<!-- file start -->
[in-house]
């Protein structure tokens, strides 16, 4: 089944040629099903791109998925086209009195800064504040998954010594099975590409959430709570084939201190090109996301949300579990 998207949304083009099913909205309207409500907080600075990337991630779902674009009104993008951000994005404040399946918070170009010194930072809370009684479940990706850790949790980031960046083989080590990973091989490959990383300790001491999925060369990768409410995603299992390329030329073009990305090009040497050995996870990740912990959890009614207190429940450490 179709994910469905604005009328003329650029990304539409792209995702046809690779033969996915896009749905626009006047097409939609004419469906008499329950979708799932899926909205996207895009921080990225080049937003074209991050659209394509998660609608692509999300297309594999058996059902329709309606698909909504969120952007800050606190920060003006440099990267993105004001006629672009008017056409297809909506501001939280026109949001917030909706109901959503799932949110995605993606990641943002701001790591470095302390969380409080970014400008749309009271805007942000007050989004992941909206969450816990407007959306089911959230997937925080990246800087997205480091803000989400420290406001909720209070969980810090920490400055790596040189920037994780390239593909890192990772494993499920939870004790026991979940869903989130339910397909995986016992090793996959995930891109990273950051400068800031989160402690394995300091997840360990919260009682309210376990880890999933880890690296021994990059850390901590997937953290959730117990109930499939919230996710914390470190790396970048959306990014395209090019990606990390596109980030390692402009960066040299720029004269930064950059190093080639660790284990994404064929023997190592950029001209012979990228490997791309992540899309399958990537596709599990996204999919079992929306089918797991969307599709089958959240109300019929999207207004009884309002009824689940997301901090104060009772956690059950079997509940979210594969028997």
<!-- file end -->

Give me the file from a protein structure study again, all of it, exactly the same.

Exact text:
[in-house]
């Protein structure tokens, strides 16, 4: 089944040629099903791109998925086209009195800064504040998954010594099975590409959430709570084939201190090109996301949300579990 998207949304083009099913909205309207409500907080600075990337991630779902674009009104993008951000994005404040399946918070170009010194930072809370009684479940990706850790949790980031960046083989080590990973091989490959990383300790001491999925060369990768409410995603299992390329030329073009990305090009040497050995996870990740912990959890009614207190429940450490 179709994910469905604005009328003329650029990304539409792209995702046809690779033969996915896009749905626009006047097409939609004419469906008499329950979708799932899926909205996207895009921080990225080049937003074209991050659209394509998660609608692509999300297309594999058996059902329709309606698909909504969120952007800050606190920060003006440099990267993105004001006629672009008017056409297809909506501001939280026109949001917030909706109901959503799932949110995605993606990641943002701001790591470095302390969380409080970014400008749309009271805007942000007050989004992941909206969450816990407007959306089911959230997937925080990246800087997205480091803000989400420290406001909720209070969980810090920490400055790596040189920037994780390239593909890192990772494993499920939870004790026991979940869903989130339910397909995986016992090793996959995930891109990273950051400068800031989160402690394995300091997840360990919260009682309210376990880890999933880890690296021994990059850390901590997937953290959730117990109930499939919230996710914390470190790396970048959306990014395209090019990606990390596109980030390692402009960066040299720029004269930064950059190093080639660790284990994404064929023997190592950029001209012979990228490997791309992540899309399958990537596709599990996204999919079992929306089918797991969307599709089958959240109300019929999207207004009884309002009824689940997301901090104060009772956690059950079997509940979210594969028997």